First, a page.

Gassy signature of habitability spied in the atmosphere of a 'hot Jupiter'.
Carbon dioxide, one of the telltale signs that a planet may be able to support life, has been spotted in the atmosphere of a gas giant orbiting a star 63 light years from Earth.
Although there's no way that this particular planet could support life, being able to spot carbon dioxide in its atmosphere offers hope for probing the atmospheres of planets more like Earth — and so bolstering the search for life outside the Solar System.
HD 189733b is a hot Jupiter — a planet similar in mass to Jupiter in our Solar System, but one that orbits much closer to its star, and so is much hotter. Giovanna Tinetti from University College London, UK and her colleagues have managed to measure the spectrum of the light coming from the day side of the planet using a technique called 'secondary transit'.
This involves recording the light spectrum of the planet and its star, and then measuring the spectrum of the star alone while the planet is hidden behind it. The difference of the two spectra is the spectrum of the light coming directly from the planet. Tinetti used the Near Infrared Camera and Multi-Object Spectrometer (NICMOS) onboard the Hubble Space Telescope.
What emerged was a spectrum that, after its absorption and emission part were disentangled and it was compared with theoretical models, revealed the presence of carbon dioxide in the planet's atmosphere.
"This is an exciting result," says Tinetti. "This is the first near-infrared spectrum of a planet. Even from a technical point of view it's a nice result."
"Carbon dioxide is one of the big four biomarkers for a habitable, if not inhabited planet," says Alan Boss from the Department of Terrestrial Magnetism at the Carnegie Institution of Washington, who was not involved with the work. The other three are water, methane and oxygen – and now oxygen is the only one left to be observed in the atmosphere of a planet outside the Solar System. "They really have nailed it," Boss says of the result.
The NICMOS instrument looks at the near-infrared part of the spectrum whereas previous studies of this planet using the Spitzer Space Telescope have been looking at different areas of the spectrum where a carbon dioxide signature wouldn't show up, such as the mid-infrared region. These different instruments also probe different layers of the atmosphere so that ultimately a picture of the chemistry going on between them can be gleaned.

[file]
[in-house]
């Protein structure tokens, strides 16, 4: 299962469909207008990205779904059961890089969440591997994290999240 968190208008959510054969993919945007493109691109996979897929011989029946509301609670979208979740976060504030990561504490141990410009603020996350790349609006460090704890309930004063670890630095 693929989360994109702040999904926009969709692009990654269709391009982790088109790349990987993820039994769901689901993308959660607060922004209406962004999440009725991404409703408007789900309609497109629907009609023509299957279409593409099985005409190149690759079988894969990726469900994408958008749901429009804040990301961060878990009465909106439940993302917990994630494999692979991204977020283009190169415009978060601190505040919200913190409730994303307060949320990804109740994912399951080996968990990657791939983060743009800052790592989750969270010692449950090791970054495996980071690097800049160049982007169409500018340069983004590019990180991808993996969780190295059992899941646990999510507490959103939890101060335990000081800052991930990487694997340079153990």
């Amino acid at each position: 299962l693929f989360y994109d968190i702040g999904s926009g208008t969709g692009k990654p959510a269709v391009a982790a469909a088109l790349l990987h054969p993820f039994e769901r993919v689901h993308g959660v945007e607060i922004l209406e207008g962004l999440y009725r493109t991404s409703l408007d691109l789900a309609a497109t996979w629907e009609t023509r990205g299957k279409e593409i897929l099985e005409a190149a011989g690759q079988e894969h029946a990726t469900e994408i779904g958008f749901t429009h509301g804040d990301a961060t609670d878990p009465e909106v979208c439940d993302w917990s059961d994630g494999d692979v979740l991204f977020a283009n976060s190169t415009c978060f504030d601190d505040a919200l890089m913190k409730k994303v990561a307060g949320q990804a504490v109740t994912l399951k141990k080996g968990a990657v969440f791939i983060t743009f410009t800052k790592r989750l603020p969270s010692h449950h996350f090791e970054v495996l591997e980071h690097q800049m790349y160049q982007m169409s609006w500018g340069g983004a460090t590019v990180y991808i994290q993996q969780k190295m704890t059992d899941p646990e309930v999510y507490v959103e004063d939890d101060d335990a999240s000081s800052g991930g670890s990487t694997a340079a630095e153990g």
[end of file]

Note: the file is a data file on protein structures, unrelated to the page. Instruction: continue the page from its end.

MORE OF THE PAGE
"It's a spectacular data set," says Sara Seager from the Massachusetts Institute of Technology, Cambridge. "It's astonishing that we can detect molecules in exoplanet atmospheres." The detection of carbon dioxide is particularly surprising, Seager says, because other forms of carbon, such as carbon monoxide or methane, would be expected to dominate in the hot, hydrogen-rich atmosphere. Tinetti and her colleagues put this down to an unusually high carbon-to-oxygen ratio in this planet's atmosphere.
Boss is impressed that even with the low resolution of this spectrum, the carbon dioxide signal is so clear. "It's amazing what you can do with a telescope like Hubble that was never designed to do planetary observations like this," he says.
Tinetti and her team are being cautious about inferring too much from their results, but they hope that with more observations they will be able to work out the origin of this carbon dioxide, and whether it comes from a photochemical or thermochemical reaction. They have managed to roughly calculate the abundance of carbon dioxide in this atmosphere as being about 0.00001 times the amount of the most abundant gas, molecular hydrogen. The results were presented at a meeting about molecules in extrasolar planetary atmospheres held in Paris from 19-21 November, and will be published in the Astrophysical Journal.
"This planet we keep observing is nowhere near habitable," says Tinetti, "but all these measurements give us an opportunity to train ourselves." And with that training, astronomers will be able to go and find, and characterize, planets that are just like our own. "We're extremely close to the moment when we find a one-Earth-mass planet," Tinetti says.